petitioner's right to call witnesses under 7 NYCRR 254.5 (a) and (c). (Cl's Ex
1, p 2).
On its case, the State did not refute the underlying sequence of events, but
rather offered the testimony of ChengYin, M.D. the clinical physician at Elmira.
Dr. Yin testified that this inmate was reviewed by the medical staff prior to
the imposition of the restricted diet and received medical clearance.
Additionally, the witness testified that claimant was visited by a nurse every
day while he was on the restricted diet and made no complaints. Finally,
although Dr. Yin testified that this restricted diet should not be used for more
than a month, there are no adverse medical consequences associated with its
consumption for only fourteen days.
Regarding claimant's theory of liability the court notes in the first instance
that this claim was filed almost six months before Judge Castellino's Decision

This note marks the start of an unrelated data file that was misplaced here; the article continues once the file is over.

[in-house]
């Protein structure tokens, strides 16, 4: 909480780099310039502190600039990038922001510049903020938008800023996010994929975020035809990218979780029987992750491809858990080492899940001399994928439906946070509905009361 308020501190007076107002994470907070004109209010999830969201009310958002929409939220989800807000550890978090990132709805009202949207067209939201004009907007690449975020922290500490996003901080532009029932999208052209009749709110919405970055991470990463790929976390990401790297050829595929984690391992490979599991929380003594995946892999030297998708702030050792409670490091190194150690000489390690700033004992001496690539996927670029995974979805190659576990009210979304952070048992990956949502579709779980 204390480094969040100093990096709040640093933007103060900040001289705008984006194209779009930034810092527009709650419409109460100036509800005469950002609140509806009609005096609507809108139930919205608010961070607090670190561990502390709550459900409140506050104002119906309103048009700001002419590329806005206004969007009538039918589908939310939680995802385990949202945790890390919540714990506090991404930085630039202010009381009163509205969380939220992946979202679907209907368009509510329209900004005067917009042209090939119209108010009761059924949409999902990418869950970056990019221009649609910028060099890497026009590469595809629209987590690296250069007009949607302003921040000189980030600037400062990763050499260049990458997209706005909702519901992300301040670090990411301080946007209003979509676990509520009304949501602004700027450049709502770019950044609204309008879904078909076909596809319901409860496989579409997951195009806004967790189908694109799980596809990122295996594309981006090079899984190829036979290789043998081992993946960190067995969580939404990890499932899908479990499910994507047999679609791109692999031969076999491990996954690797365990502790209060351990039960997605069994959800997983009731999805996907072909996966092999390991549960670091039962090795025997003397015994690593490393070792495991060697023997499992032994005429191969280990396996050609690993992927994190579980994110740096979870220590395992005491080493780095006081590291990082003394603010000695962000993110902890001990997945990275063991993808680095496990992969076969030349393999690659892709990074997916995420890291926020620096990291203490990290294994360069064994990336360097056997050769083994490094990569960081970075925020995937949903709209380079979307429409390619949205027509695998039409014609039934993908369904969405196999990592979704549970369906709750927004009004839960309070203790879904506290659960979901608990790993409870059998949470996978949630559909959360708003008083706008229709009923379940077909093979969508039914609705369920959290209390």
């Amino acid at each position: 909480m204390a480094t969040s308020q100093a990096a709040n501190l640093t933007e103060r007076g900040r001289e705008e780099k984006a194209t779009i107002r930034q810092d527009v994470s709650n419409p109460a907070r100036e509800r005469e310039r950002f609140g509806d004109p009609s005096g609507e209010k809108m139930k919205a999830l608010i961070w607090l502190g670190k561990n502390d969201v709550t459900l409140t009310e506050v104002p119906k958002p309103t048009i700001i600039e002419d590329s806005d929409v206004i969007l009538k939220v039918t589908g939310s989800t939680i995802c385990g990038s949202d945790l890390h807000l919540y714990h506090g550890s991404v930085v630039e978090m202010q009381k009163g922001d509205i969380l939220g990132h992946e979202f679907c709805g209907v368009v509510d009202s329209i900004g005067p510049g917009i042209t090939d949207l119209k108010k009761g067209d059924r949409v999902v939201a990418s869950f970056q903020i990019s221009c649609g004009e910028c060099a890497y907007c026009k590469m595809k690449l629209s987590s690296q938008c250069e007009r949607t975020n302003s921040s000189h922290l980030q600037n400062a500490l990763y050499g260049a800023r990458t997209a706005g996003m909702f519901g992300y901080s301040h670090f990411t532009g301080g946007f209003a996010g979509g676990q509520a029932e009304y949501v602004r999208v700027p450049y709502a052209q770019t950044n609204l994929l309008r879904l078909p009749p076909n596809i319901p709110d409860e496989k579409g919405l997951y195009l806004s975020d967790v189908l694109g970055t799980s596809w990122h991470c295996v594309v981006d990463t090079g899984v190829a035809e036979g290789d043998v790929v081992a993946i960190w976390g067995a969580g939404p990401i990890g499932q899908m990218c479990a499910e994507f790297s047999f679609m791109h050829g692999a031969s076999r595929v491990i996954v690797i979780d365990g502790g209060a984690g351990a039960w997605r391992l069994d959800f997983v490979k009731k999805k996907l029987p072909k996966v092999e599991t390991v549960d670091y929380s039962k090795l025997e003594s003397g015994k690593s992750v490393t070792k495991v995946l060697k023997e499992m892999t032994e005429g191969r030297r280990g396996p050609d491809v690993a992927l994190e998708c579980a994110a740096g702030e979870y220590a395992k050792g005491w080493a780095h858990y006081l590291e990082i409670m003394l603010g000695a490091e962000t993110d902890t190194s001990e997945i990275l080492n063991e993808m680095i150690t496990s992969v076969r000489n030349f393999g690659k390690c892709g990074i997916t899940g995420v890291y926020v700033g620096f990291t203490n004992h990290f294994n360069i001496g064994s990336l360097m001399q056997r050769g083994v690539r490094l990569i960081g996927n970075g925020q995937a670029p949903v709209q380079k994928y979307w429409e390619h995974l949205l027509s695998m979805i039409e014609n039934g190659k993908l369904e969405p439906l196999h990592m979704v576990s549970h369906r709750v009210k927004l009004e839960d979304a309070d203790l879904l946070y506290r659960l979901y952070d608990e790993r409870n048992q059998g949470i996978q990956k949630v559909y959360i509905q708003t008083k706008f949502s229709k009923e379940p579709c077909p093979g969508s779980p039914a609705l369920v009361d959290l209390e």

and Judgment and, arguably, this claim could not have been filed based upon the
outcome of claimant's Article 78 proceeding. Rather, claimant's arguments
appear to be based on his contention that the superintendent improperly rejected
his request for a stay of the penalty imposed pending appeal. The State
admitted as part of discovery that the superintendent may reduce a penalty but
declined to do so in this case pursuant to 7 NYCRR 254.9. (State's Response to
Claimant's First Request for Admissions, ¶ 2). The court finds that
claimant offered no proof at trial demonstrating that the superintendent
improperly exercised his discretion in denying claimant's request for a stay of
his penalty pending appeal.
The fact that claimant's disciplinary hearing was later reversed some six
months later is a separate issue. To the extent that this claim may be
construed as seeking damages for pain and suffering resulting from the
imposition of the penalty (e.g. the restricted diet) when the underlying
disciplinary hearing was ultimately reversed it must be denied as well. It is
well-settled that the State is entitled to absolute immunity from claims for
monetary damages relating to disciplinary hearings when the rules and
regulations that govern such hearings are followed. (
Arteaga v State of New York
, 72 NY2d 212). Moreover, even if the
underlying disciplinary charges are later reversed administratively or via a